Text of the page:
Shooting a bow with the proper draw length is extremely important. A draw length that is too short, or too long, will negatively affect your shooting form, down-range accuracy, and comfort level while shooting. There’s more to finding your proper draw length – and ensuring that your bow matches that draw length – than you might think.
I want to begin a series of posts about draw length – both the draw length of you, the archer, and the draw length of the bow itself.
Let’s begin with a bow’s draw length…
Unfortunately, there tends to be some variation in draw lengths from some manufacturers. You may haveheard that a certain bow “runs short”, or a certain brand tends to “run long”. What that means is that a 29″ bow may not actually be 29″ – maybe it’s a half-inch short/long.
Why Does It Matter?
The bow’s draw length matters for several reasons. First, if you know that you’re a 28.5″ draw length, you want to ensure that the 28.5″ draw length bow you pick up is labeled accurately and going to fit you properly. It isn’t uncommon for an archer to switch bow brands and find that they need a different draw length for their new bow. (Which bow wasn’t rated correctly?)
Secondarily, it is helpful to be able to check the draw length of a bow at any time, to ensure that it is still in proper tune, within the manufacturer’s specifications, and that your strings haven’t stretched. There are other reasons as well, but we will get to those later.
The Industry Standard – AMO Draw Length
Thankfully, there is an industry standard for measuring draw length. By using this standard measurement you can ensure that your bow’s draw length is what the manufacturer says it is, or know if your bow runs short/long in length.
The industry standard for measuring a bow’s draw length is the AMO Draw Length.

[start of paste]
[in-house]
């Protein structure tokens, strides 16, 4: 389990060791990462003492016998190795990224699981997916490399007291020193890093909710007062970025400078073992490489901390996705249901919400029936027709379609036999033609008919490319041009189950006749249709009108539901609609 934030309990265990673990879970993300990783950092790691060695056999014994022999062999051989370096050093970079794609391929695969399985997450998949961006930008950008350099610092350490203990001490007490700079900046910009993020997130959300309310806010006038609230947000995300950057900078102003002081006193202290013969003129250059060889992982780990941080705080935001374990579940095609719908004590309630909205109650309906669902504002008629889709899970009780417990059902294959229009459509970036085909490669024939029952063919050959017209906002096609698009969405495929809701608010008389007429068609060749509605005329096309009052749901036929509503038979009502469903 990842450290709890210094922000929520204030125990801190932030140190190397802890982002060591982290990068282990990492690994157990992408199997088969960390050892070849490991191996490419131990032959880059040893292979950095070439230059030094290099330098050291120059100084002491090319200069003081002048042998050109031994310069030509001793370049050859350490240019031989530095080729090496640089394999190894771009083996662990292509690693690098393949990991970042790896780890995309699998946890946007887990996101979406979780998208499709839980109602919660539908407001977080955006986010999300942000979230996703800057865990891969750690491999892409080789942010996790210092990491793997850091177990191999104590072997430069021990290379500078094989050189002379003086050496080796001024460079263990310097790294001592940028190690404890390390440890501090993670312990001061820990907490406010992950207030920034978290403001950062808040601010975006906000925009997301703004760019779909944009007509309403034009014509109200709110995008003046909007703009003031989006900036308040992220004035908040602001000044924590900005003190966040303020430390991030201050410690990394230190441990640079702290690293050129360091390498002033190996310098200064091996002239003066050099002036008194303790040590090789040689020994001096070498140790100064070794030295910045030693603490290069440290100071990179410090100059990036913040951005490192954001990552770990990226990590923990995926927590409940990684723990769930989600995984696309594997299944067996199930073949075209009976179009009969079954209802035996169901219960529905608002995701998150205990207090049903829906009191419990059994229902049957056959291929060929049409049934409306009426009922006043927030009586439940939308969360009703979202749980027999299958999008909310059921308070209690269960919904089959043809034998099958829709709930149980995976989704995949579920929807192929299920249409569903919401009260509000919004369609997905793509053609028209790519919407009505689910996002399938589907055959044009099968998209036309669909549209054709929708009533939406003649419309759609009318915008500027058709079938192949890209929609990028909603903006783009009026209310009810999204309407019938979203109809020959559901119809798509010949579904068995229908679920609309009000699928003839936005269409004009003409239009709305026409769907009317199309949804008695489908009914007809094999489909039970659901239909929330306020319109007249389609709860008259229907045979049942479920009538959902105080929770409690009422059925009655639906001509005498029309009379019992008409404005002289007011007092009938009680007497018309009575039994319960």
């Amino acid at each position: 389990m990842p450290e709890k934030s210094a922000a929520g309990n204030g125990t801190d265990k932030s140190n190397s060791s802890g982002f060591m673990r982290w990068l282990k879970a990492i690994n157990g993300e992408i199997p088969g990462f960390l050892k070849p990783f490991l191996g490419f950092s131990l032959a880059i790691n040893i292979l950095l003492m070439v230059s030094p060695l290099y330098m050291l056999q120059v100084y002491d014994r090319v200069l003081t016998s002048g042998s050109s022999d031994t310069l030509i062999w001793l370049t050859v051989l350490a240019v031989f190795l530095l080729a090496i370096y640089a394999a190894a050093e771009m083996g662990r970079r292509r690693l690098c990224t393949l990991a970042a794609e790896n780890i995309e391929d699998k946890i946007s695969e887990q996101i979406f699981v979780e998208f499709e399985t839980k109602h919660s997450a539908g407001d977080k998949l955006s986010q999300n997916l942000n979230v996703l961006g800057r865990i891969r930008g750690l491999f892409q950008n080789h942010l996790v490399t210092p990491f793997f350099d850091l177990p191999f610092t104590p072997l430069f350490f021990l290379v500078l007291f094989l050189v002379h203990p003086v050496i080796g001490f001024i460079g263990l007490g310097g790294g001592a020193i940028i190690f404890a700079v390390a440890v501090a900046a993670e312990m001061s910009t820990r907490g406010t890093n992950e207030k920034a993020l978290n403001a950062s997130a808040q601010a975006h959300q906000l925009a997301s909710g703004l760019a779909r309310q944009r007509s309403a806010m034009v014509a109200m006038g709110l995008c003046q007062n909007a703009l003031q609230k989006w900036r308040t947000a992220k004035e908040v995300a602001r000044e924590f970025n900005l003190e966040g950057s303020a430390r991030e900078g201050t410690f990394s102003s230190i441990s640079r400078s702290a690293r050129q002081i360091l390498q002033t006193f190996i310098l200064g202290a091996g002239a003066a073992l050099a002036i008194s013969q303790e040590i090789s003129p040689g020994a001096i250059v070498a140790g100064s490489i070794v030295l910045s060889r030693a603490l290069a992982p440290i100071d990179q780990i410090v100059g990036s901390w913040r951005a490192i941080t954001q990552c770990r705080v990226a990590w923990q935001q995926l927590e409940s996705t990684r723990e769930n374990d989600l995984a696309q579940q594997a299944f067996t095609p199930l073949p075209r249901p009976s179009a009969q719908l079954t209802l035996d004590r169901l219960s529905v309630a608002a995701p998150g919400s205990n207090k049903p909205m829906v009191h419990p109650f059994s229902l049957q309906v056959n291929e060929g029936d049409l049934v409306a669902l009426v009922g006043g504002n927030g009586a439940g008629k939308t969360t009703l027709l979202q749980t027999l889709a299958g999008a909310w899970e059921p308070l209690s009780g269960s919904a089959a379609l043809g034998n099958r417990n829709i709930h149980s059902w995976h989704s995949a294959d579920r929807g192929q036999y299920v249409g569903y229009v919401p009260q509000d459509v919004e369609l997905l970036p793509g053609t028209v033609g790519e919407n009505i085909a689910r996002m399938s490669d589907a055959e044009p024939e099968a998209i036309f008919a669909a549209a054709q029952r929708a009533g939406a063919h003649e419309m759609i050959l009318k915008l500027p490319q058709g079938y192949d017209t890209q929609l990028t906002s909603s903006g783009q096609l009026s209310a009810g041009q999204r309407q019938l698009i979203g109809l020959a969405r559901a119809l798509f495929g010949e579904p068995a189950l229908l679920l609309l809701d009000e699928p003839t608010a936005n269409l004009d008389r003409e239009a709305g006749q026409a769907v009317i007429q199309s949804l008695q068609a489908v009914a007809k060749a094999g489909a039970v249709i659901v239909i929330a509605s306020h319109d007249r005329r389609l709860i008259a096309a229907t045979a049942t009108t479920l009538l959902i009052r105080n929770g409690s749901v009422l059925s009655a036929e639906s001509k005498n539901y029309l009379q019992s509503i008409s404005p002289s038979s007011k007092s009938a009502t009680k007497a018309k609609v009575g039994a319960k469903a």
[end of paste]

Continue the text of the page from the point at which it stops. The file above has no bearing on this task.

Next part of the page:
AMO stands for the Archery Manufacturers and Merchants Organization. The AMO changed it’s name to the Archery Trade Association (ATA) in 2002. “ATA” might sound familiar from the popular archery and bowhunting industry trade show, commonly referred to as “The ATA Show”.
Alright, history lesson over, back to draw lengths…
You would think that the AMO draw length is a simple measurement, but it’s actually a calculation, which can cause some confusion.
How AMO Draw Length Is Measured
AMO draw length is determined while the bow is at full-draw, by measuring from the “throat” or “pivot point” of the grip (the deepest point on the back of the bow’s grip), back to the string, where the arrow is nocked. Once that number has been measured, add 1.75 to achieve the calculated AMO draw length.
To make things even more confusing, the pivot point to nocking point draw length measurement (the number before you add 1.75″) is sometimes called the “True Draw Length”, but this measurement typically isn’t used anymore.
How to Measure Your Bow’s Draw Length
You could have someone measure your bow’s draw length while you hold the bow at full-draw, but that is dangerous.
Your next option would be to use a “draw board”, which is a mechanical device that will draw the bow for you, and hold the bow at full-draw while you make the measurements. Draw boards are capable of doing much more than measuring your bow, and I will sharing more about them in the future, including how you can easily build one with parts from any hardware store.
If you don’t have access to a draw board, or have yet to build one, then you can build a “draw arrow”. A draw arrow is the easiest, most versatile way to measure the draw length of any bow. And in the next post you will learn how to build one!